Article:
By Steven Greenhut
Steven Greenhut (firstname.lastname@example.org) is senior editorial writer and a columnist for the Orange County Register in Santa Ana, California.
In the summer of 2006 a frail, troubled 18-year-old girl named Ashley MacDonald ran through a nearly empty Huntington Beach, California, city park in the early morning holding a small knife. An onlooker called the police and soon two large male officers showed up. They shot the girl to death with 18 bullets, claiming she had lunged toward them and put their lives in danger. It was just another day for law enforcement in suburban Orange County, where—despite low crime rates—police have become increasingly aggressive and militaristic.
The MacDonald killing sparked an unusual amount of public outrage. This shooting, in particular, was hard to grasp. An empty park and a tiny teenager hardly make for a life-threatening situation for the officers. Couldn’t they just have backed away and used nonlethal alternatives such as pepper spray? The police admitted that they were readying a beanbag gun in the parking lot when the officers claimed that “time ran out.”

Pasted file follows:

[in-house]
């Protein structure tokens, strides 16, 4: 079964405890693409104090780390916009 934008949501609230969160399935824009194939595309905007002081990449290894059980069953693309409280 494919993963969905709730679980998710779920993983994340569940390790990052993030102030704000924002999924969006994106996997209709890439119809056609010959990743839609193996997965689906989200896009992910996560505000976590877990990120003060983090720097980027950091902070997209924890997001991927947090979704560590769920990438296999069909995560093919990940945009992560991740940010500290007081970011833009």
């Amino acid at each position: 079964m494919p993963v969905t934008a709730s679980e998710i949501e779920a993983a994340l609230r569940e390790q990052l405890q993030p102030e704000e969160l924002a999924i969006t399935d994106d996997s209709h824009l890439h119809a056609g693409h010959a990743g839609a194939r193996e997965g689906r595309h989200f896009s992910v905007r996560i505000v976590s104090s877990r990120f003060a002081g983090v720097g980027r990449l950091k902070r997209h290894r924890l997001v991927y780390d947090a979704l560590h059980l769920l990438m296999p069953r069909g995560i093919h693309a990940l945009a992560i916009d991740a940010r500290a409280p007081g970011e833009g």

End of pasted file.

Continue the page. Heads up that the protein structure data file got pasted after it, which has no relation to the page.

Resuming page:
Angry that anyone would question their “split-second decisions,” the law enforcement “community” said it was wrong to jump to conclusions before the details of the investigation were complete. The sheriff defended the police publicly before any investigation even started, so he apparently was jumping to conclusions, but never mind. The consensus: calm down and wait for the department to see what happened.
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